In general, the diphenylmethane diisocyanates usable according to the instant invention must contain at least 15 percent by weight of the 2,4'-isomer. While theoretically, there is no upper limit to the amount of 2,4'-isomer which could be present in the isocyanate, as a practical matter, due to availability in the present day isocyanate market, it is generally not possible to have the 2,4'-isomer content in excess of 70 percent. Thus, as a practical rule, the diphenylmethane diisocyanates used according to the instant invention will contain from about 15 to about 70 percent by weight of the 2,4'-isomer with the balance being the 4,4'-isomer and 2,2'-isomer and/or various MDI dimers (the 2,2'-isomer and any dimer are generally present only in trace amounts, i.e., less than 1 percent by weight). Preferably, the 2,4'-isomer content is from about 20 to about 65 percent by weight and most preferably from about 40 to about 65 percent by weight.
The liquid diisocyanates which can be prepared according to the instant invention have a relatively low viscosity and can therefore be worked up very easily, e.g., they can be cast or metered through pumps. In addition, they have a very low vapor pressure and are therefore substantially physiologically harmless. Since the reaction can generally be carried out at relatively low temperatures, the diisocyanate structure of the product of the process is completely preserved. Allophanate formation by the reaction of the resulting urethane groups with the isocyanate group to produce a polyisocyanate apparently does not take place to any large degree. This is true even when forming the reaction product at a temperature of 125° C.
In addition to propylene glycol, the poly-1,2-propylene ether glycols usable in the instant invention include essentially any ranging from a molecular weight of 134 (i.e. dipropylene glycol) up to molecular weights of about 2000. Specific examples include dipropylene glycol, tripropylene glycols, and various polypropylene glycols.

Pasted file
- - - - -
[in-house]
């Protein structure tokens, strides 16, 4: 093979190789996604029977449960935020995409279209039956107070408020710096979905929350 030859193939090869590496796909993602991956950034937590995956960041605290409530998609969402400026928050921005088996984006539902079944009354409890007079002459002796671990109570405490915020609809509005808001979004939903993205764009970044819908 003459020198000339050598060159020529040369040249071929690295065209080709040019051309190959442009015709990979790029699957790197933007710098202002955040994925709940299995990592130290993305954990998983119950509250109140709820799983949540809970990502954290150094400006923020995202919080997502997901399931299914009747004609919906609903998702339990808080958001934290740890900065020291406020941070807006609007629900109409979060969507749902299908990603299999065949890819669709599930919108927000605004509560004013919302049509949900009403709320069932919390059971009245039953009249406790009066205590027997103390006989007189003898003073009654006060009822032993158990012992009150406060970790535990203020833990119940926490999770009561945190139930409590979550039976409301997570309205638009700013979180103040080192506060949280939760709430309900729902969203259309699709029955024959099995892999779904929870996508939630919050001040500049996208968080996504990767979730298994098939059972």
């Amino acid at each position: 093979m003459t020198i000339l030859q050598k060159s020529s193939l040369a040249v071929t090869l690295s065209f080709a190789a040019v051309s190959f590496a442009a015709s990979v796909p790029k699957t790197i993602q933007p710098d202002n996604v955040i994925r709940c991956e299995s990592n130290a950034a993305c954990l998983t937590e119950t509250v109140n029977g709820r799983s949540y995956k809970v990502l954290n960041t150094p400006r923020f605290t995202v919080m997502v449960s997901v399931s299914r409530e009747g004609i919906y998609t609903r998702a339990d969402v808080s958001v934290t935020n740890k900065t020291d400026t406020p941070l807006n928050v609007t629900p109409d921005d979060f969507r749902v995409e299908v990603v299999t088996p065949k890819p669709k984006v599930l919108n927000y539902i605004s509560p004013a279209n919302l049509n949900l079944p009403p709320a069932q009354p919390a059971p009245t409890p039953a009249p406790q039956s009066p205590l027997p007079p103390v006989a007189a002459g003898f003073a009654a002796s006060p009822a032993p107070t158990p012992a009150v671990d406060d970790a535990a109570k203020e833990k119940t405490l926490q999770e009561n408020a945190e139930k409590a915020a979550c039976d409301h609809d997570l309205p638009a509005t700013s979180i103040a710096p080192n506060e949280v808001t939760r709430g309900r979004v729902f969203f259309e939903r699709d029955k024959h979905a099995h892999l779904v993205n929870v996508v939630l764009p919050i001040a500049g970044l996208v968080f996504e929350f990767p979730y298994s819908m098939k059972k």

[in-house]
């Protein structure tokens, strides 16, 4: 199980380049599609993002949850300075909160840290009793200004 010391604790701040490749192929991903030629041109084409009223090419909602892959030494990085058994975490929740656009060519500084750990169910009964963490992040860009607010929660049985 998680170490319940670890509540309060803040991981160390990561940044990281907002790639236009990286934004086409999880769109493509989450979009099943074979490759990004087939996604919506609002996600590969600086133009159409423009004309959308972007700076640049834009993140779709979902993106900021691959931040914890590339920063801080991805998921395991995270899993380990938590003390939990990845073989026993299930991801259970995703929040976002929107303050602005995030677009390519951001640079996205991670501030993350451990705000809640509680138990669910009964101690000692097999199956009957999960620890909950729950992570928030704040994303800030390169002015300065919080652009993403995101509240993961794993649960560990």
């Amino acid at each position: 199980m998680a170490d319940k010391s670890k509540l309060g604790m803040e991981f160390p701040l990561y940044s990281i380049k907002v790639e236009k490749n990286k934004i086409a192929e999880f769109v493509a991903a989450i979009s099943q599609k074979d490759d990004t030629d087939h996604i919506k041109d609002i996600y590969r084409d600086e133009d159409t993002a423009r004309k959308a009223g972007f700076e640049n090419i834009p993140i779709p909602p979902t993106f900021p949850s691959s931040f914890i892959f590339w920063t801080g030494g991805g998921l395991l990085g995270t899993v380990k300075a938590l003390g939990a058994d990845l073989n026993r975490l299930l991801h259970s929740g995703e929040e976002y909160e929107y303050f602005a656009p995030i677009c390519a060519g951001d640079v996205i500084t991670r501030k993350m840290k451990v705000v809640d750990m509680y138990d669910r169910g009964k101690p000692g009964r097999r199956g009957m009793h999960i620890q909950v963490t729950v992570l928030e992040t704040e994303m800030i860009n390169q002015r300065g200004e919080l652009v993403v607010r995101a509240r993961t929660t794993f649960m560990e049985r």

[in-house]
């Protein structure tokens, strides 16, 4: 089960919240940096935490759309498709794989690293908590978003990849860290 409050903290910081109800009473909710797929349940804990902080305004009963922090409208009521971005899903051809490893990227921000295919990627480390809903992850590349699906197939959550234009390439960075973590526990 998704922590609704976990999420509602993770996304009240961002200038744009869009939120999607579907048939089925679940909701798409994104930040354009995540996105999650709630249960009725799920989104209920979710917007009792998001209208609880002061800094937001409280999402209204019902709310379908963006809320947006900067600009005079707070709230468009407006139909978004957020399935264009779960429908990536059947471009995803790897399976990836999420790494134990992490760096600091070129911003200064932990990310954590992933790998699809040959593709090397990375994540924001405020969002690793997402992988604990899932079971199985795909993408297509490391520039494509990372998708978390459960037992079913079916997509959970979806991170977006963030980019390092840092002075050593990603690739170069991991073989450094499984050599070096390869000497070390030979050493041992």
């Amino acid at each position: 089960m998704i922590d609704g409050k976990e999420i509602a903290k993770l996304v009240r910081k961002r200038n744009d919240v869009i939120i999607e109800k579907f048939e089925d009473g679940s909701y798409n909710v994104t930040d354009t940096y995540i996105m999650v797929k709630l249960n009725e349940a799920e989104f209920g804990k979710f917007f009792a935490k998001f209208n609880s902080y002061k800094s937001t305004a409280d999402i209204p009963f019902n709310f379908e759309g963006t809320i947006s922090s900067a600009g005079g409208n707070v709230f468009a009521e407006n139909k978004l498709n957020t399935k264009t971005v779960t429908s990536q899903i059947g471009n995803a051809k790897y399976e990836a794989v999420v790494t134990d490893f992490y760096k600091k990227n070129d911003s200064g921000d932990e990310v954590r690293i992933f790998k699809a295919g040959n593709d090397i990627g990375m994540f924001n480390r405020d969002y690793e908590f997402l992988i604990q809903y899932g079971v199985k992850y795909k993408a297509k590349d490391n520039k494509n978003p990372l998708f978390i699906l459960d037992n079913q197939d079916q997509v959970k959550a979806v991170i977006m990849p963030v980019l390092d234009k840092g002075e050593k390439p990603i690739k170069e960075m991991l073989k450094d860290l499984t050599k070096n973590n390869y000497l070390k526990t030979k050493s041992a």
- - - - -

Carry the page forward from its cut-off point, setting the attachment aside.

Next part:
The process of the instant invention may be carried out by introducing the glycols into the diisocyanate at temperatures of from room temperature up to about 125° C. with stirring. Alternatively, the diisocyanate can be introduced into the glycols. The isocyanate content of the products of the process generally amounts to from as low as about 10 percent to as high as about 30 percent.
The products of the process can be used for all types of different polyaddition reactions in the lacquer and plastics industries, e.g. for the production of polyurethane foams or polyurethane elastomers which are in turn useful for the preparation of cushions or gear wheels respectively. Because of their low freezing point, the materials can be transported and stored at reasonably cold temperatures. In fact, it will be clear from the examples which follow, many of the products of the instant invention do not freeze when stored at -22° C. for 12 weeks. Yet a further advantage of the reaction products of the instant invention resides in the fact that even if the products should freeze, they will readily thaw at room temperature. This is completely different from the materials disclosed in U.S. Pat. No. 3,644,457, which upon freezing, must be heated to in excess of 50° C.
The invention is further illustrated by the following examples in which all parts are by weight unless otherwise specified.
EXAMPLES 1 THROUGH 8
In these eight examples, the diphenylmethane diisocyanate, having the isomer ratio specified in Table I were charged to a reactor and heated to 50° C. Tripropylene glycol was then added at such a rate that the temperature did not exceed 60° C. (in some instances, cooling was required). The amount of tripropylene glycol added was such that the NCO/OH ratio was about 4.9 in each instance. After all the tripropylene glycol was added, the reaction mixture was maintained at 60° C. for about three hours. Samples were then analyzed for viscosity and NCO content and then stored in a freezer for 48 hours at -5° C. After the 48 hours storage, the samples were removed from the freezer. Results are set forth in Table I.
TABLE I______________________________________ Vis- StorageIsomer % cosity StabilityEx. Ratio NCO/OH NCO cps at After 48No. 4,4'/2,4' Ratio by Wt. 25° C Hours at -5° C______________________________________1 100/0 4.9 22.7 604 Completely Solid2 92/8 4.9 23.1 656 Completely Solid3 84/16 4.9 22.8 664 Liquid*4 76/24 4.9 22.8 695 Liquid5 68/32 4.9 22.6 840 Liquid6 60/40 4.9 22.5 850 Liquid7 43/57 4.9 22.8 720 Liquid8 35/65 4.9 22.8 690 Liquid______________________________________ *After an additional 24 hours at -5° C, traces of crystals could b observed, but the product was still liquid.